Michelin announces first China restaurant guide, covering Shanghai

French publishers won over by ‘the richness and quality of Shanghai’s culinary scene’; guide to be published later this year

PUBLISHED : Friday, 20 May, 2016, 7:13pm
UPDATED : Friday, 20 May, 2016, 7:16pm

Michelin is expanding its sights to mainland China, with its first restaurant guide to be launched in Shanghai in the second half of this year.

The Michelin Guide Shanghai 2017 will be the 28th edition of the international Michelin guides, following the announcement of editions covering Singapore and Seoul, and will be published towards the end of this year.

“Here in China, mobility is developing at a great pace every day and shows great potential. We are eager to see the Michelin guide bringing Chinese consumers more exciting and joyful experiences when they travel,” said Bruno de Feraudy, president of Michelin China.

“The arrival of the Michelin guide is also good news for Shanghai since it will help promote the local economy and tourism.”

Michael Ellis, international director of the Michelin guides, believes publishing a guide to Shanghai will reflect the city’s culinary history as well as its ever evolving dining scene.

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“The richness and quality of Shanghai’s culinary scene completely won us over. The city is an economic and cultural crossroads, and its gastronomy is the result of a strong culinary heritage which makes the dining scene very exciting,” he said.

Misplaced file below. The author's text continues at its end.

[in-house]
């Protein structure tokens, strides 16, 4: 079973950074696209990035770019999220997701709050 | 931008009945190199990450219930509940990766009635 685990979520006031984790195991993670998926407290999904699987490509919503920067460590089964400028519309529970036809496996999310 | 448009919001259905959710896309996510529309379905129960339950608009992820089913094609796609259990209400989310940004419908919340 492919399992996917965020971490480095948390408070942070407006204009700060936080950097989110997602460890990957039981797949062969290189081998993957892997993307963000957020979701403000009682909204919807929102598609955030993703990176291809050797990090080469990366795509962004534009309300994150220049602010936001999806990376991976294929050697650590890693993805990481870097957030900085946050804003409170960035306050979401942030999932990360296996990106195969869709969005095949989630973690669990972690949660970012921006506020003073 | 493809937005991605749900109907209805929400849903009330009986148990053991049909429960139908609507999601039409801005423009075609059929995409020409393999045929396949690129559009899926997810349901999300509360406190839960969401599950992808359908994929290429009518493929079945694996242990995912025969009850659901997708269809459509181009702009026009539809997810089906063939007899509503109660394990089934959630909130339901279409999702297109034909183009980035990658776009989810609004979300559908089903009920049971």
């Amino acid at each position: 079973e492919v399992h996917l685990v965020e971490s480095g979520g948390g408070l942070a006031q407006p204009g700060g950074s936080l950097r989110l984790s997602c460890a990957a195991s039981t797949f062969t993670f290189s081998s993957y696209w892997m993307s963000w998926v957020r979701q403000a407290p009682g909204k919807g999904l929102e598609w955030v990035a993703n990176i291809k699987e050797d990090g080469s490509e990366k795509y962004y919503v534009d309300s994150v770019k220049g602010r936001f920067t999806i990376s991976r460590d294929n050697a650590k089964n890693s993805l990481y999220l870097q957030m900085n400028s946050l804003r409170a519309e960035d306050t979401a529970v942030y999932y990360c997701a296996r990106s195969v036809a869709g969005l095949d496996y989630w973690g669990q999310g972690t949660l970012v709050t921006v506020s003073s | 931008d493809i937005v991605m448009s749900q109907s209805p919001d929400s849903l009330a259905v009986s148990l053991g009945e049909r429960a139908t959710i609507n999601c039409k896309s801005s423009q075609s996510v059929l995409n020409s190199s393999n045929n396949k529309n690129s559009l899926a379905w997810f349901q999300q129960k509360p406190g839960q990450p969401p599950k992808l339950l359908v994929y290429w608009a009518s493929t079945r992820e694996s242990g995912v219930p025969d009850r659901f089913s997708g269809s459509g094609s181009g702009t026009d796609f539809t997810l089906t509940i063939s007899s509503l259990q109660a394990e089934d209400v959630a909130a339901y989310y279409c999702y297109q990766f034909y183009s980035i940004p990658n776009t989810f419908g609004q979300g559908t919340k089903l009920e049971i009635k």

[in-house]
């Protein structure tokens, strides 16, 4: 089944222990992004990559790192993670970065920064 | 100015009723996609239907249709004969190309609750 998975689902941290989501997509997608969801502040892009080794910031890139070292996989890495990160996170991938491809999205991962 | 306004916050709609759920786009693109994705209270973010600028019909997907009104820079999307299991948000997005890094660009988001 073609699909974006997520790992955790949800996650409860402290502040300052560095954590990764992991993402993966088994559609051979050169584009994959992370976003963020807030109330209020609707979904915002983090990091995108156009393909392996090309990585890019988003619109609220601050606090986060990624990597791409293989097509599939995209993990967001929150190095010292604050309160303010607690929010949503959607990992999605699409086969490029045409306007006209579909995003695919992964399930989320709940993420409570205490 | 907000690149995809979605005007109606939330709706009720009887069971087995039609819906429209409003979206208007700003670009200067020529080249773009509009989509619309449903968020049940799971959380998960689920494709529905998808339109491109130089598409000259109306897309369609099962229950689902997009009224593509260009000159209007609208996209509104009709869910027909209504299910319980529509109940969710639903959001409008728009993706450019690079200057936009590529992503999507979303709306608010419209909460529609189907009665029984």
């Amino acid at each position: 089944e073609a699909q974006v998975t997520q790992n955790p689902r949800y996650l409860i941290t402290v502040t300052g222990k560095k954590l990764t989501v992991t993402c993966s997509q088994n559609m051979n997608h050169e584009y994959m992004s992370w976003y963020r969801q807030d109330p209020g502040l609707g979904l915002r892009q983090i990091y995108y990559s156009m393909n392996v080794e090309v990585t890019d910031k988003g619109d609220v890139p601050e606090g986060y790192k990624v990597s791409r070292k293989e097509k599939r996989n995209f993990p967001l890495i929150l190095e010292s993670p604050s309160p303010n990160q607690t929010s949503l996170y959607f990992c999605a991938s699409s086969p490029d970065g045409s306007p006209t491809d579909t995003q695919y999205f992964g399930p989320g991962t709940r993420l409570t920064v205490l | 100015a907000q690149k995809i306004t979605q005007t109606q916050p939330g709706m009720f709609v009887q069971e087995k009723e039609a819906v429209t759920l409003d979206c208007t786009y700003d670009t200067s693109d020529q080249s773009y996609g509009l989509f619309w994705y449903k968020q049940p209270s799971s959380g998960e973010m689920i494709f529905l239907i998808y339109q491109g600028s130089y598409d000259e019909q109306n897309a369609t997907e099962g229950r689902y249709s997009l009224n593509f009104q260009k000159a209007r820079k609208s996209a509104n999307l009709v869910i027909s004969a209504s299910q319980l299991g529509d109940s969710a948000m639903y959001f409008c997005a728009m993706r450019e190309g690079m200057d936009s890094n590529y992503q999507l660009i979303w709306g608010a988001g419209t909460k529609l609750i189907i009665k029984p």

“Shanghai’s culinary scene ranges from popular to fine-dining restaurants, and we are eager to discover the high quality of Shanghai’s gastronomy and start the selection.”

The announcement of the famed guide’s foray into China follows the addition of street food recommendations in the latest Hong Kong & Macau Michelin guide, unveiled last November. Twenty-three such restaurants in Hong Kong, serving everything from traditional Chinese desserts, egg waffles and cart noodles to Korean fried chicken and American burgers, were rated.

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The Hong Kong & Macau edition was first published in 2009 and led to a boom in business for many restaurateurs, although some in the industry fear landlords see this as a signal to raise rents. When Ellis visited Hong Kong in November last year, he said he thought this was an urban myth.

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“Generally speaking rents are based on market prices. I don’t think they are based on Michelin stars. We rate restaurants. Rent is not based on how much a restaurant makes. We’re there for the readers, not for the restaurants,” he said at the time.

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“We want to send our readers to the best places. I really have yet to meet restaurants that don’t want customers. In my travels around the world, I don’t find that attitude very often.”

The guide has a history that dates back to 1900, when French tyre manufacturer Michelin produced a directory of restaurants and accommodation for travellers driving around Europe.

Michelin says restaurants are rated by anonymous inspectors who assess not only the quality of the food, but also the chef’s personality revealed through the cuisine, value for money, and consistency over time and across the entire menu.